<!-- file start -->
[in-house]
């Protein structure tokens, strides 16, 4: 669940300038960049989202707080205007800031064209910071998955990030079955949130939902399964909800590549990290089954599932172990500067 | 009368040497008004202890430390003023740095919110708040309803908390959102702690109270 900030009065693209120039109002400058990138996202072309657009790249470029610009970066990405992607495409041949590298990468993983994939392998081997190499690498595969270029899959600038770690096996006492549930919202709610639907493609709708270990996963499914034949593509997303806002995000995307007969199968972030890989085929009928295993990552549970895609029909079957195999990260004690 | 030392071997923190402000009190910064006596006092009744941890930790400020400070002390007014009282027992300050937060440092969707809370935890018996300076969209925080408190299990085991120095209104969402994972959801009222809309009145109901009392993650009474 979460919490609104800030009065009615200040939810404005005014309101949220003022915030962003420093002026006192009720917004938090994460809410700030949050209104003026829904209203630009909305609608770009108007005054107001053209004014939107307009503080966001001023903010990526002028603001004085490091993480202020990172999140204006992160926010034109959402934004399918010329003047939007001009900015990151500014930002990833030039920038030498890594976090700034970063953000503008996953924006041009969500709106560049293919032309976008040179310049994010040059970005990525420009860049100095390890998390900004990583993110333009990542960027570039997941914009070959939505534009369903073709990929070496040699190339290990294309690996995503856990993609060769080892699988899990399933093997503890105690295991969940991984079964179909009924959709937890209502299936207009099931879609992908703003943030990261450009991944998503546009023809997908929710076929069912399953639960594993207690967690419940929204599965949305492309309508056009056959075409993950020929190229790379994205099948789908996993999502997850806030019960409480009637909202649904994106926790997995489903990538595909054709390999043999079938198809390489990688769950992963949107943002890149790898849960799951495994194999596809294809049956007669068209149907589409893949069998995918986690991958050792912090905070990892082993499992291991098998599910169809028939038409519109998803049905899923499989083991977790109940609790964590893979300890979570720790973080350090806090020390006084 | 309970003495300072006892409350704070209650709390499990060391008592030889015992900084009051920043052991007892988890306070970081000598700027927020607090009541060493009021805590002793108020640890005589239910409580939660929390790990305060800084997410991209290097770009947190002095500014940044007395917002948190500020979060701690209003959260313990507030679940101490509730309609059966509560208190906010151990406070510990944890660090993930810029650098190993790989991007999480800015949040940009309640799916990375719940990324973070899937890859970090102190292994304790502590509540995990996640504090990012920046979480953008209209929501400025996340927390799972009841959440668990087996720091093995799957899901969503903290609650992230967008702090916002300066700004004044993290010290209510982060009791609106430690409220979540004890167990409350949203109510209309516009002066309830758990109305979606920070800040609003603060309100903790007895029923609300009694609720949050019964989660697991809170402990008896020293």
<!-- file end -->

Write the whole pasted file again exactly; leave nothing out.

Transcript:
[in-house]
């Protein structure tokens, strides 16, 4: 669940300038960049989202707080205007800031064209910071998955990030079955949130939902399964909800590549990290089954599932172990500067 | 009368040497008004202890430390003023740095919110708040309803908390959102702690109270 900030009065693209120039109002400058990138996202072309657009790249470029610009970066990405992607495409041949590298990468993983994939392998081997190499690498595969270029899959600038770690096996006492549930919202709610639907493609709708270990996963499914034949593509997303806002995000995307007969199968972030890989085929009928295993990552549970895609029909079957195999990260004690 | 030392071997923190402000009190910064006596006092009744941890930790400020400070002390007014009282027992300050937060440092969707809370935890018996300076969209925080408190299990085991120095209104969402994972959801009222809309009145109901009392993650009474 979460919490609104800030009065009615200040939810404005005014309101949220003022915030962003420093002026006192009720917004938090994460809410700030949050209104003026829904209203630009909305609608770009108007005054107001053209004014939107307009503080966001001023903010990526002028603001004085490091993480202020990172999140204006992160926010034109959402934004399918010329003047939007001009900015990151500014930002990833030039920038030498890594976090700034970063953000503008996953924006041009969500709106560049293919032309976008040179310049994010040059970005990525420009860049100095390890998390900004990583993110333009990542960027570039997941914009070959939505534009369903073709990929070496040699190339290990294309690996995503856990993609060769080892699988899990399933093997503890105690295991969940991984079964179909009924959709937890209502299936207009099931879609992908703003943030990261450009991944998503546009023809997908929710076929069912399953639960594993207690967690419940929204599965949305492309309508056009056959075409993950020929190229790379994205099948789908996993999502997850806030019960409480009637909202649904994106926790997995489903990538595909054709390999043999079938198809390489990688769950992963949107943002890149790898849960799951495994194999596809294809049956007669068209149907589409893949069998995918986690991958050792912090905070990892082993499992291991098998599910169809028939038409519109998803049905899923499989083991977790109940609790964590893979300890979570720790973080350090806090020390006084 | 309970003495300072006892409350704070209650709390499990060391008592030889015992900084009051920043052991007892988890306070970081000598700027927020607090009541060493009021805590002793108020640890005589239910409580939660929390790990305060800084997410991209290097770009947190002095500014940044007395917002948190500020979060701690209003959260313990507030679940101490509730309609059966509560208190906010151990406070510990944890660090993930810029650098190993790989991007999480800015949040940009309640799916990375719940990324973070899937890859970090102190292994304790502590509540995990996640504090990012920046979480953008209209929501400025996340927390799972009841959440668990087996720091093995799957899901969503903290609650992230967008702090916002300066700004004044993290010290209510982060009791609106430690409220979540004890167990409350949203109510209309516009002066309830758990109305979606920070800040609003603060309100903790007895029923609300009694609720949050019964989660697991809170402990008896020293």